Wednesday, August 20, 2014

Goldfinch Nest

I was wandering through the field, tracking down the last of the Teasel, when a female Goldfinch suddenly shot out of this small Flowering Dogwood.  I’m used to Goldfinches chattering away as they move around in small flocks from one feeding site to another.  A lone bird hiding in a tree must mean there’s something special about that tree.

I moved closer and could detect a brown mass concealed by the leaves.  A nest.  Small shrubs and trees in a generally open field are heavily utilized as nest sites by many bird species.  The nests are difficult to see while the leaves are on.  In early winter, when the leaves have all dropped, the nests are quite conspicuous.

Goldfinches typically lay between four and six eggs, so this nest could still receive another egg or two. 

The nests are commonly lined with pappus collected from thistle seed heads.  Pappus is the fluffy material attached to the thistle seed that allows the seed to be lifted by the wind and carried to distant locations.  The tall thistle species are just beginning to bloom at Blue Jay Barrens, so they are not yet a source of pappus.  I believe this nest lining came from the shorter and earlier blooming Pasture Thistle, Cirsium pumilum.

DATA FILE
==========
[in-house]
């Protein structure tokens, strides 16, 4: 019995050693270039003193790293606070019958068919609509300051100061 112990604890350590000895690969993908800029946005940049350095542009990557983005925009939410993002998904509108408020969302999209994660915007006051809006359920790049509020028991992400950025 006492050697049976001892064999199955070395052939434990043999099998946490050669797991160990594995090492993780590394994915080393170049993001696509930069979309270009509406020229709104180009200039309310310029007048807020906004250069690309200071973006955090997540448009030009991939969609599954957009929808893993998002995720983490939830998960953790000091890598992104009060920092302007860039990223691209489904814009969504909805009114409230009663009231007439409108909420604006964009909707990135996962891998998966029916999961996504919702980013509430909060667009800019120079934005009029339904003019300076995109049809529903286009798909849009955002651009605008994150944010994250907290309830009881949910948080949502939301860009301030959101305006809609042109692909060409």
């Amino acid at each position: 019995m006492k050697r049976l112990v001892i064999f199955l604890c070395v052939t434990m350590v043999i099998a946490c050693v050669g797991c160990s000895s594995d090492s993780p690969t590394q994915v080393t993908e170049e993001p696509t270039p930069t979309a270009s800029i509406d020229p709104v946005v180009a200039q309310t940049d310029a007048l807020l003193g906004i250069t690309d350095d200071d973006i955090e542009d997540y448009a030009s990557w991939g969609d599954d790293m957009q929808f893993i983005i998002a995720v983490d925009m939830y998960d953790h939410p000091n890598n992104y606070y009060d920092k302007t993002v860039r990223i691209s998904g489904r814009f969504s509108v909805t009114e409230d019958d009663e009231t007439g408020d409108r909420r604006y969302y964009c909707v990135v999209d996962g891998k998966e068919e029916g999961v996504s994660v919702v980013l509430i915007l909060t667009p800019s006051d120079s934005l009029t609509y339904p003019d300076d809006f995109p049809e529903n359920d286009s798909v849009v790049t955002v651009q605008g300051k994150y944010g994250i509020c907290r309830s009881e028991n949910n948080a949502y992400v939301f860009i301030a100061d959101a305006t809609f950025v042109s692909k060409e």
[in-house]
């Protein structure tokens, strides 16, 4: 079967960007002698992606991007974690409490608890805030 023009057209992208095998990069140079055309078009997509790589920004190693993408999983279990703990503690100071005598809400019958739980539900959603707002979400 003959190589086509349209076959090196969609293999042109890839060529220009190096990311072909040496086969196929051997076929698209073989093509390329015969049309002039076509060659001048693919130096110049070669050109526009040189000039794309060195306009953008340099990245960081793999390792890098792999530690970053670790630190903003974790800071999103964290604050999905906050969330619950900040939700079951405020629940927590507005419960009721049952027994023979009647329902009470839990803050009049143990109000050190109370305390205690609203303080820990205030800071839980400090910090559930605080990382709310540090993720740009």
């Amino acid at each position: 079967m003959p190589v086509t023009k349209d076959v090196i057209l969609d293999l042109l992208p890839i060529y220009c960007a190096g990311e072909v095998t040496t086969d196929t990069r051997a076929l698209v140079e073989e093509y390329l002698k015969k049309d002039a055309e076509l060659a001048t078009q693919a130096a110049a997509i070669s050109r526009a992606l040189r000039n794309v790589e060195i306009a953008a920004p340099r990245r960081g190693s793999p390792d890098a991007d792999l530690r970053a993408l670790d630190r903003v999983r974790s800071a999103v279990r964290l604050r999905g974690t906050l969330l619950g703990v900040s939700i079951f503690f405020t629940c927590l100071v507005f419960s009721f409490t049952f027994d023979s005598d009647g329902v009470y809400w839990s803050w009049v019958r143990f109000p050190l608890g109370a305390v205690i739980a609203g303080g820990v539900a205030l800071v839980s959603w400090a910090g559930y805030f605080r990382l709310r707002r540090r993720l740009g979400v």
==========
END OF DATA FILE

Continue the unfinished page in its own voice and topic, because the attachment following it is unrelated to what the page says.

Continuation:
There’s not much chance of this nest being dislodged from the tree. The sides of the nest are strongly anchored to a half dozen stout branches.

Spider webs are used on the cup edge and the outside of the nest to help hold the material in place.

While admiring the Goldfinch nest, I noticed a similar brown mass in a nearby Redbud.

I believe this to be the nest of an Indigo Bunting.  I’ve seen active bunting nests and this matches what I’ve seen before.

I periodically remove the trees and shrubs growing in this field when they begin to overtop the prairie grass.  When they are small, the trees serve a valuable function as nesting structures.  Fortunately, there are always new volunteers coming along to take the place of those specimens I remove. 

No comments:

Post a Comment